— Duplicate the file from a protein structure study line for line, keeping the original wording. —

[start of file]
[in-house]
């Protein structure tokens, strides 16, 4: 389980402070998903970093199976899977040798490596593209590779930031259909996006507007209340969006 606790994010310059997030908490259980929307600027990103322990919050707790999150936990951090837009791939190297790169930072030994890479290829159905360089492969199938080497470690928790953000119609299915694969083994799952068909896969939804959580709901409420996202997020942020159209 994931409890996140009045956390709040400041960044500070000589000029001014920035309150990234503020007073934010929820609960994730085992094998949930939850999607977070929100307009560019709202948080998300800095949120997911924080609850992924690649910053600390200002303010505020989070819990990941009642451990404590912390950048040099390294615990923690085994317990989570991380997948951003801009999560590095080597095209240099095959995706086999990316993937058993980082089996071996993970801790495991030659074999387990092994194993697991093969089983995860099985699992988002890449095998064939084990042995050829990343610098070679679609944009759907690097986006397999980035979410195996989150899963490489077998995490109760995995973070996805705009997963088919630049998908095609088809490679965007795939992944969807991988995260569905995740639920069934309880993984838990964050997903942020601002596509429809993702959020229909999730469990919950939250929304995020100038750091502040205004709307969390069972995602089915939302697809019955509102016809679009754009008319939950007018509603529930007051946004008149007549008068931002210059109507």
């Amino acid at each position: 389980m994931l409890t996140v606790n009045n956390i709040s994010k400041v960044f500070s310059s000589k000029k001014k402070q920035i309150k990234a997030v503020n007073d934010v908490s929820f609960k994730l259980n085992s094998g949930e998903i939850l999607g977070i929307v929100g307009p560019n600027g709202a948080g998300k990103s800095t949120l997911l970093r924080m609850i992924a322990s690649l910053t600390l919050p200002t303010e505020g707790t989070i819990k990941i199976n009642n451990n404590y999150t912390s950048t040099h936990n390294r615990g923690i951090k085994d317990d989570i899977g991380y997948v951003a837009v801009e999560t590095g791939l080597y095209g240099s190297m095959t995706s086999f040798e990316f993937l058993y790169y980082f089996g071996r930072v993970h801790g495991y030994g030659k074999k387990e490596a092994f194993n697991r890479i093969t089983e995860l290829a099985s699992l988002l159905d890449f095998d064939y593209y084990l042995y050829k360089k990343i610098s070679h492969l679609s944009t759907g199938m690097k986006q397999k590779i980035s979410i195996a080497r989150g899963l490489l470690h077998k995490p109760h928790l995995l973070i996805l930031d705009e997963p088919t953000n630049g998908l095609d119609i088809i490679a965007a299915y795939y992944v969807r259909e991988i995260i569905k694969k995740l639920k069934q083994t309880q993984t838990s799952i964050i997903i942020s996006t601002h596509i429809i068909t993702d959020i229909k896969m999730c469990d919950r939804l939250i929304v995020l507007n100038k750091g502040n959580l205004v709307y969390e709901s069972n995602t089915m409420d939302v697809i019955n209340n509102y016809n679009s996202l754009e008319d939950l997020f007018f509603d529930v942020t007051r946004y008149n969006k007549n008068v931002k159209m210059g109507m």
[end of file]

[in-house]
């Protein structure tokens, strides 16, 4: 389980402070998903970093199976899977040798490596593209590779930031259909996006507007209340969006 606790994010310059997030908490259980929307600027990103322990919050707790999150936990951090837009791939190297790169930072030994890479290829159905360089492969199938080497470690928790953000119609299915694969083994799952068909896969939804959580709901409420996202997020942020159209 994931409890996140009045956390709040400041960044500070000589000029001014920035309150990234503020007073934010929820609960994730085992094998949930939850999607977070929100307009560019709202948080998300800095949120997911924080609850992924690649910053600390200002303010505020989070819990990941009642451990404590912390950048040099390294615990923690085994317990989570991380997948951003801009999560590095080597095209240099095959995706086999990316993937058993980082089996071996993970801790495991030659074999387990092994194993697991093969089983995860099985699992988002890449095998064939084990042995050829990343610098070679679609944009759907690097986006397999980035979410195996989150899963490489077998995490109760995995973070996805705009997963088919630049998908095609088809490679965007795939992944969807991988995260569905995740639920069934309880993984838990964050997903942020601002596509429809993702959020229909999730469990919950939250929304995020100038750091502040205004709307969390069972995602089915939302697809019955509102016809679009754009008319939950007018509603529930007051946004008149007549008068931002210059109507």
């Amino acid at each position: 389980m994931l409890t996140v606790n009045n956390i709040s994010k400041v960044f500070s310059s000589k000029k001014k402070q920035i309150k990234a997030v503020n007073d934010v908490s929820f609960k994730l259980n085992s094998g949930e998903i939850l999607g977070i929307v929100g307009p560019n600027g709202a948080g998300k990103s800095t949120l997911l970093r924080m609850i992924a322990s690649l910053t600390l919050p200002t303010e505020g707790t989070i819990k990941i199976n009642n451990n404590y999150t912390s950048t040099h936990n390294r615990g923690i951090k085994d317990d989570i899977g991380y997948v951003a837009v801009e999560t590095g791939l080597y095209g240099s190297m095959t995706s086999f040798e990316f993937l058993y790169y980082f089996g071996r930072v993970h801790g495991y030994g030659k074999k387990e490596a092994f194993n697991r890479i093969t089983e995860l290829a099985s699992l988002l159905d890449f095998d064939y593209y084990l042995y050829k360089k990343i610098s070679h492969l679609s944009t759907g199938m690097k986006q397999k590779i980035s979410i195996a080497r989150g899963l490489l470690h077998k995490p109760h928790l995995l973070i996805l930031d705009e997963p088919t953000n630049g998908l095609d119609i088809i490679a965007a299915y795939y992944v969807r259909e991988i995260i569905k694969k995740l639920k069934q083994t309880q993984t838990s799952i964050i997903i942020s996006t601002h596509i429809i068909t993702d959020i229909k896969m999730c469990d919950r939804l939250i929304v995020l507007n100038k750091g502040n959580l205004v709307y969390e709901s069972n995602t089915m409420d939302v697809i019955n209340n509102y016809n679009s996202l754009e008319d939950l997020f007018f509603d529930v942020t007051r946004y008149n969006k007549n008068v931002k159209m210059g109507m």